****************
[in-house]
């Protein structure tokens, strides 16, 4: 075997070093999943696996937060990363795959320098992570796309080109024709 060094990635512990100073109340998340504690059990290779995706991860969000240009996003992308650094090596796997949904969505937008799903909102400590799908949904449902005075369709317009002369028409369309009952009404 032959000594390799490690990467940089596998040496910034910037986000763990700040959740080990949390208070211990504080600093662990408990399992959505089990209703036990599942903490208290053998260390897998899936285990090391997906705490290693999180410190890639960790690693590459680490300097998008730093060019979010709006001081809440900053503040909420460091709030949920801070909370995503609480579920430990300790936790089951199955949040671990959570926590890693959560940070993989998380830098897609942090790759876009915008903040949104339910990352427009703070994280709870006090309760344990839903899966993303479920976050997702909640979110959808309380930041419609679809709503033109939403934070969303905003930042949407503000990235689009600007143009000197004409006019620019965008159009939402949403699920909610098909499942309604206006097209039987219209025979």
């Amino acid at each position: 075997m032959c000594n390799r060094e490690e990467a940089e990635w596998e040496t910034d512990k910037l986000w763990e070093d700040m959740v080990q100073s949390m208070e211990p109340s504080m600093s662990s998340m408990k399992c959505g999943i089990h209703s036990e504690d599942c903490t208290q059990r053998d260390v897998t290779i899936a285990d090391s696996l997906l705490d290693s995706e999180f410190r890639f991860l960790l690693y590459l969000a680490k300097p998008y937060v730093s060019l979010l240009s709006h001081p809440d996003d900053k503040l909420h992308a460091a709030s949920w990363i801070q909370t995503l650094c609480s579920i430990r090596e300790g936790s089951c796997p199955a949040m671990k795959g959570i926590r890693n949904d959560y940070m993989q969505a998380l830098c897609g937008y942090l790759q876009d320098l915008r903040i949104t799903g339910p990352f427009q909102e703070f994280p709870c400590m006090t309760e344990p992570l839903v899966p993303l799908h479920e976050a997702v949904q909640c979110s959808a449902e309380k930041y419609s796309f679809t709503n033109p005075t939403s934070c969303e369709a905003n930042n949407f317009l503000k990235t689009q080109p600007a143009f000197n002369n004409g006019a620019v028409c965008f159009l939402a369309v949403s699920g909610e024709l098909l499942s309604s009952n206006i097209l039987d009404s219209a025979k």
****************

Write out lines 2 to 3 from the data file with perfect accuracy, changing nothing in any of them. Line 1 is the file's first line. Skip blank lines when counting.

């Protein structure tokens, strides 16, 4: 075997070093999943696996937060990363795959320098992570796309080109024709 060094990635512990100073109340998340504690059990290779995706991860969000240009996003992308650094090596796997949904969505937008799903909102400590799908949904449902005075369709317009002369028409369309009952009404 032959000594390799490690990467940089596998040496910034910037986000763990700040959740080990949390208070211990504080600093662990408990399992959505089990209703036990599942903490208290053998260390897998899936285990090391997906705490290693999180410190890639960790690693590459680490300097998008730093060019979010709006001081809440900053503040909420460091709030949920801070909370995503609480579920430990300790936790089951199955949040671990959570926590890693959560940070993989998380830098897609942090790759876009915008903040949104339910990352427009703070994280709870006090309760344990839903899966993303479920976050997702909640979110959808309380930041419609679809709503033109939403934070969303905003930042949407503000990235689009600007143009000197004409006019620019965008159009939402949403699920909610098909499942309604206006097209039987219209025979």
């Amino acid at each position: 075997m032959c000594n390799r060094e490690e990467a940089e990635w596998e040496t910034d512990k910037l986000w763990e070093d700040m959740v080990q100073s949390m208070e211990p109340s504080m600093s662990s998340m408990k399992c959505g999943i089990h209703s036990e504690d599942c903490t208290q059990r053998d260390v897998t290779i899936a285990d090391s696996l997906l705490d290693s995706e999180f410190r890639f991860l960790l690693y590459l969000a680490k300097p998008y937060v730093s060019l979010l240009s709006h001081p809440d996003d900053k503040l909420h992308a460091a709030s949920w990363i801070q909370t995503l650094c609480s579920i430990r090596e300790g936790s089951c796997p199955a949040m671990k795959g959570i926590r890693n949904d959560y940070m993989q969505a998380l830098c897609g937008y942090l790759q876009d320098l915008r903040i949104t799903g339910p990352f427009q909102e703070f994280p709870c400590m006090t309760e344990p992570l839903v899966p993303l799908h479920e976050a997702v949904q909640c979110s959808a449902e309380k930041y419609s796309f679809t709503n033109p005075t939403s934070c969303e369709a905003n930042n949407f317009l503000k990235t689009q080109p600007a143009f000197n002369n004409g006019a620019v028409c965008f159009l939402a369309v949403s699920g909610e024709l098909l499942s309604s009952n206006i097209l039987d009404s219209a025979k």